However you prefer to serve and title these quintessential winter warmers, there’s no escaping their Dickensian connotations: a nip in the air, a crackling fire, a warm blanket, howling winds, a snug parlour. A drinks connoisseur himself, Dickens wove spirits into his works repeatedly, from “a bowl of Smoking Bishop” in A Christmas Carol – a popular Victorian tipple made with port, red wine, lemons or Seville oranges, sugar and spices – to the “whiskey toddy” in The Pickwick Papers. Rather fittingly, given this week’s choice of cocktail, Dickens’ all-time favourite tipple is said to have been Hot Gin Punch – a drink most highly favoured by his Mr. Micawber character in David Copperfield: ‘‘I never saw a man so thoroughly enjoy himself amid the fragrance of lemon-peel and sugar, the odour of burning spirit, and the steam of boiling water, as Mr. Micawber did that afternoon,” he wrote. 

We wonder what Dickens might’ve made of our Spiced Apple Warmer recipe, which involves gently warming the uniquely characterful Bathtub Gin with apple juice, oranges, cinnamon, cloves, star anise and honey. The spirit starts out as a copper pot-distilled gin made with juniper, coriander and other fragrant botanicals. Then, a portion of the batch is infused with six fresh botanicals over the course of the week, before the two distillates are blended together. This lengthy infusion process captures flavours that are too delicate to survive the distillation process, resulting in an intensely flavourful gin that allows the botanicals to really sing. Where loud flavours often clash in certain mulled recipes, each ingredient in the Spiced Apple Warmer has been carefully selected to enhance the gin’s key botanicals, resulting in a delightfully wintery tipple that won’t overwhelm the palate after half a cup.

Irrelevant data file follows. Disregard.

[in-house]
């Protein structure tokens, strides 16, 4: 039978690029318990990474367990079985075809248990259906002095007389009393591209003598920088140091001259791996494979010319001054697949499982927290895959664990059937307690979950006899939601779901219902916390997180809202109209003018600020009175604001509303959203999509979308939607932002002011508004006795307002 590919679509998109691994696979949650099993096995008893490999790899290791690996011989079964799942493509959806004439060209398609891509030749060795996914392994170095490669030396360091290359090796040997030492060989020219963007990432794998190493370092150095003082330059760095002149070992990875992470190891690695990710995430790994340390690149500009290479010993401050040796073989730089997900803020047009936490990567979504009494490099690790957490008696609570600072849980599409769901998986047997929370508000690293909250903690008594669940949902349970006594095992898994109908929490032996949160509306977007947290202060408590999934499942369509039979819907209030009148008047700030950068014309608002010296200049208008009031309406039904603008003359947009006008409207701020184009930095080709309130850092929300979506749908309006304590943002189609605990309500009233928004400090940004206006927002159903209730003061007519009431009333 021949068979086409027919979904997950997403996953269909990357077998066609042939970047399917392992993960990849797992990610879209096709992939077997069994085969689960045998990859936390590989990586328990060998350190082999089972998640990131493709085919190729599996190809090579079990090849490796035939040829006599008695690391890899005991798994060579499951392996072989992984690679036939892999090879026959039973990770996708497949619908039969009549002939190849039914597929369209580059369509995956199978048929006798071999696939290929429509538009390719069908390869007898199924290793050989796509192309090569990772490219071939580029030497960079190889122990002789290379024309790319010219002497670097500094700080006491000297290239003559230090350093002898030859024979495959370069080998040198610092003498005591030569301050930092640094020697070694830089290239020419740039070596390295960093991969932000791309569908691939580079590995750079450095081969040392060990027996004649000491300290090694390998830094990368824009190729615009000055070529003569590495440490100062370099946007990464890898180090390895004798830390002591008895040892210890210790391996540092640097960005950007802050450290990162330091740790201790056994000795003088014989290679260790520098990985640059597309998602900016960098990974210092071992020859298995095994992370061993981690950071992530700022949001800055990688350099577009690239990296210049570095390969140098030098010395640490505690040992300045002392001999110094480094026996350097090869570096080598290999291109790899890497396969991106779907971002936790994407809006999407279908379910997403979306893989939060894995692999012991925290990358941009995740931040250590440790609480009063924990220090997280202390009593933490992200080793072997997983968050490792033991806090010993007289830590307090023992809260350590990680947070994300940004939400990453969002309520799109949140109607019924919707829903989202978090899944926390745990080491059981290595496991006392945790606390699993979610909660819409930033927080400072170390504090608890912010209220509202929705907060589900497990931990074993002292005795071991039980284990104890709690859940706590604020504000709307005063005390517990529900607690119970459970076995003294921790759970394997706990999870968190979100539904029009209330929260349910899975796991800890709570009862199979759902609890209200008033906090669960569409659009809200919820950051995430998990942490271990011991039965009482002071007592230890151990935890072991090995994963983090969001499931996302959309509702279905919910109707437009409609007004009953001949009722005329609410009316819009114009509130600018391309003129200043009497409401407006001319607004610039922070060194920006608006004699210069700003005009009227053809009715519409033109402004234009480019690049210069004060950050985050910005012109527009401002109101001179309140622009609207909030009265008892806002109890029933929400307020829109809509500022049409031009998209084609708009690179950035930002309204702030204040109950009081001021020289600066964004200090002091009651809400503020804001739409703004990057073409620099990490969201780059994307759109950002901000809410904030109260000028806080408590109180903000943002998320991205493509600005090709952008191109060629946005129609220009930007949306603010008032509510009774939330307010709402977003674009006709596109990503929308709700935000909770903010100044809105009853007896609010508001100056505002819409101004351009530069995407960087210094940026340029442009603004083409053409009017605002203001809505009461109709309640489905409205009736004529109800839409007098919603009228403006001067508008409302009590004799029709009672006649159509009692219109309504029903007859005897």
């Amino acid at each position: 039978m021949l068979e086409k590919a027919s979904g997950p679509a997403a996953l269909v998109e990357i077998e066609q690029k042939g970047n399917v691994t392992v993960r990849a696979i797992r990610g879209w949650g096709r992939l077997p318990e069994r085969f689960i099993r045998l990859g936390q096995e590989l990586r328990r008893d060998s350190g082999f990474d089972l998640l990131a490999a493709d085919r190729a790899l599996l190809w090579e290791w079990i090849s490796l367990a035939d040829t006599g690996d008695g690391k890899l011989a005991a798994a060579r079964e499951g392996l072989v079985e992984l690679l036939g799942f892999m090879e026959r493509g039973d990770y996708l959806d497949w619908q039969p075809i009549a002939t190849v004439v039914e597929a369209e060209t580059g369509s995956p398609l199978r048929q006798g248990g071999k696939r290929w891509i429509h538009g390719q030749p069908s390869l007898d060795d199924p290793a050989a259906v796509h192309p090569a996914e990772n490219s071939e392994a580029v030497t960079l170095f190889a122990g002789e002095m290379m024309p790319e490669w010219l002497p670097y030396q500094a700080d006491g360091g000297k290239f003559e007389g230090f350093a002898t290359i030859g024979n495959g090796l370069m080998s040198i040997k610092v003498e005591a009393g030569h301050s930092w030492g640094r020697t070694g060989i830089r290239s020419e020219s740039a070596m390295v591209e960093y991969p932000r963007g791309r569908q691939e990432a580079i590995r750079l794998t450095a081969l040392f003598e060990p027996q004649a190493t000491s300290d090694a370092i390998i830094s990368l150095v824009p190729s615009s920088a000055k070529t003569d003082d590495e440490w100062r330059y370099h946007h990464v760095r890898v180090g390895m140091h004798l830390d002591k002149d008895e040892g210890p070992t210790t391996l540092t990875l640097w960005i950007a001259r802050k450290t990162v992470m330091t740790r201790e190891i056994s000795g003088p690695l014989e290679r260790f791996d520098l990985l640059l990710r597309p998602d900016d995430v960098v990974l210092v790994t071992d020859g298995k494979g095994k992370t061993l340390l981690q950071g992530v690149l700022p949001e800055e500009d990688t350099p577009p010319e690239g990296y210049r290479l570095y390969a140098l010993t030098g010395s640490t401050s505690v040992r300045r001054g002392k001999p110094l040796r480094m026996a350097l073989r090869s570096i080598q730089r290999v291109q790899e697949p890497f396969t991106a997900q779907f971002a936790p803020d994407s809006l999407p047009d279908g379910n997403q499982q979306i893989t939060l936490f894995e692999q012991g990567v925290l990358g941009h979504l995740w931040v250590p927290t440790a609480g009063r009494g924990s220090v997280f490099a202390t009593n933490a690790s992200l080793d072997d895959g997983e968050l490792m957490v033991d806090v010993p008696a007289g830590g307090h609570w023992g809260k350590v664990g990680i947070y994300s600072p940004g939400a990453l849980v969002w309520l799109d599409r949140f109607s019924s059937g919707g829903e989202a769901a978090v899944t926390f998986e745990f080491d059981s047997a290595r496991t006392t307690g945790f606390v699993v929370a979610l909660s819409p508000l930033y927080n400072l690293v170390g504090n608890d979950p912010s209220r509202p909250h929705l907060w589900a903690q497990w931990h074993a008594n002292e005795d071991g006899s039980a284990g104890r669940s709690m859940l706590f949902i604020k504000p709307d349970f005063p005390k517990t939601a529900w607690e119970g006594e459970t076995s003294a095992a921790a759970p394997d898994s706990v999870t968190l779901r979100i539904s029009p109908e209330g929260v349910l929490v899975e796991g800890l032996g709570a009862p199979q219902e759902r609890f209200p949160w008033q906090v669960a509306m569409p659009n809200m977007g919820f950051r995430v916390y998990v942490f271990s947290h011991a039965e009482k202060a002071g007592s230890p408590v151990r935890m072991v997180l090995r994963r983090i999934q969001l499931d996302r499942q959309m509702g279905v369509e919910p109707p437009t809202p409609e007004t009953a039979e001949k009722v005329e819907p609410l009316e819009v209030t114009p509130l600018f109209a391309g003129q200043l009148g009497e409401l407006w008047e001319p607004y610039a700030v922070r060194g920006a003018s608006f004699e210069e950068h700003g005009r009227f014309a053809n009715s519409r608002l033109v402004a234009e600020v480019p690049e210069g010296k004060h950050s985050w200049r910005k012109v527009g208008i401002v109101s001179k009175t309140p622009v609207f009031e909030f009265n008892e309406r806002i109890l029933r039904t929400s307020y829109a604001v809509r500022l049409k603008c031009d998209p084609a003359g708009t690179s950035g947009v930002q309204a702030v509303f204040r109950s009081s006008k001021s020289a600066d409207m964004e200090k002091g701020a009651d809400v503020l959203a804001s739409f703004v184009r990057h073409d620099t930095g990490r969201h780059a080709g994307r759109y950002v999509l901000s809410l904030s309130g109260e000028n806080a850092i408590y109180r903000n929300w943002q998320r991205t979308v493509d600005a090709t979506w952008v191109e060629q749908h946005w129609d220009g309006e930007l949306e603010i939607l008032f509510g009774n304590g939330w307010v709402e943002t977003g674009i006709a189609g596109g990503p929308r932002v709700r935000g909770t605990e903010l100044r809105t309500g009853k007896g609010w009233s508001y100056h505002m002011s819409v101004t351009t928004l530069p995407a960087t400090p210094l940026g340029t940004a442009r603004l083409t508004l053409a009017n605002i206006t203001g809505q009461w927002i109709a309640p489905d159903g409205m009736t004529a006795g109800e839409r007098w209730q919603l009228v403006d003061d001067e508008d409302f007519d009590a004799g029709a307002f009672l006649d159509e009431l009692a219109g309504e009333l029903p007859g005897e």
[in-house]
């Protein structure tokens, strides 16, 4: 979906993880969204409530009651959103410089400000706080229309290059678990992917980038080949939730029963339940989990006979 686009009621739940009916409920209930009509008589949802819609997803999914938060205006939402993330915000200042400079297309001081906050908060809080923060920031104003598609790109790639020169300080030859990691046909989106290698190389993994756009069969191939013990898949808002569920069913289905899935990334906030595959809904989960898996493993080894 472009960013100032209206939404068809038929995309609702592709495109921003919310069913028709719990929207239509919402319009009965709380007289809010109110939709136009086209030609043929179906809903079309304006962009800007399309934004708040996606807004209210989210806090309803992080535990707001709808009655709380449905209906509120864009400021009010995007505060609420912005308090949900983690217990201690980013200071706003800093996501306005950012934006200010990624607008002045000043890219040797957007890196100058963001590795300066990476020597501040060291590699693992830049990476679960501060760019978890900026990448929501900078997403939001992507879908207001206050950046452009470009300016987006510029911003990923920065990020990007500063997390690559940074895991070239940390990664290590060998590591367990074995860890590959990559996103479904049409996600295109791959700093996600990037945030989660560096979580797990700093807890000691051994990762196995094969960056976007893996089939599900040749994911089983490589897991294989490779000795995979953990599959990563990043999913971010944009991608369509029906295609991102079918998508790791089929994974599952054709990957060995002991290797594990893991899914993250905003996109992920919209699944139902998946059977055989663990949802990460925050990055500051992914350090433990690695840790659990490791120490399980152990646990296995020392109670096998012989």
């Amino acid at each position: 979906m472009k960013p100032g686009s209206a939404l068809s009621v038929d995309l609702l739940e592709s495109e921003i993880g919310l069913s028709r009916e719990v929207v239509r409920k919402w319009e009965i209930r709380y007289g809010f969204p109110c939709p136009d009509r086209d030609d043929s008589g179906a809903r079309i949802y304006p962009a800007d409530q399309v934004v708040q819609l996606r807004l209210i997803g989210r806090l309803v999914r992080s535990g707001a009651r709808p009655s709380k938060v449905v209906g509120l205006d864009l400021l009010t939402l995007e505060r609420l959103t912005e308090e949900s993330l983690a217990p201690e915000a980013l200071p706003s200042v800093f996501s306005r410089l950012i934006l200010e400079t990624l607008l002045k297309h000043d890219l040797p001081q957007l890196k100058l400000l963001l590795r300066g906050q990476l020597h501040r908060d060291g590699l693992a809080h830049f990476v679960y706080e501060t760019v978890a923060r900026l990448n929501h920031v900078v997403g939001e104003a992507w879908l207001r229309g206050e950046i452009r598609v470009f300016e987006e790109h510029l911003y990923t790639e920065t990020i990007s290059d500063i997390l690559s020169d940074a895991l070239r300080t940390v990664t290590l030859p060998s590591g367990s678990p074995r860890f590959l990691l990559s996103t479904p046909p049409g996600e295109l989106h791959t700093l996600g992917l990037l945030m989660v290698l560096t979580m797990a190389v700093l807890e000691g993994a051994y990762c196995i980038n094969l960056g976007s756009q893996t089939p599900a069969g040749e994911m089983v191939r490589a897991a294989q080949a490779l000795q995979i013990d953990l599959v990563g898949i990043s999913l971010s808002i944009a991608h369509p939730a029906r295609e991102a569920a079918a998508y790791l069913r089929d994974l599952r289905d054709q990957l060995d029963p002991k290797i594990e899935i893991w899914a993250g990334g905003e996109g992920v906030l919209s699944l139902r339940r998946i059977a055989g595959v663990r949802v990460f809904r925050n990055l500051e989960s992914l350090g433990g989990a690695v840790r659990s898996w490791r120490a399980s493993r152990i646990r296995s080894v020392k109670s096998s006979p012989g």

“We use orange, cinnamon and cloves in our double infusion, so bringing those flavours out more is a good place to start,” explains Hannah Burden-Teh, Bathtub Gin’s brand manager. “Then we add a touch of extra Christmas spice with the star anise – it looks like a Christmas decoration in your mug! Apple is the perfect base for any Hot Toddy, and we jazz our usual Bathtub garnish up by bedecking the orange slice with little clove jewels. It’s super easy to make, a great winter warmer if you need a cosy boost or, as quite likely this year, you find yourself outside and it makes your house smell like Christmas!”

And let’s face it, who doesn’t want that? Right, let’s make a Spiced Apple Warmer…

50ml Bathtub Gin
200ml apple juice (cloudy is best)
2 cinnamon sticks
1 star anise
3 orange slices (plus spare to garnish)
3 cloves (plus more to garnish)
Honey to taste

Add apple juice and all spices to a saucepan. Simmer gently for 15 minutes then strain into a mug. Add Bathtub Gin and honey to taste before garnishing with a clove-studded orange slice. The recipe is per person – simply multiply the ingredients as required to make a batch.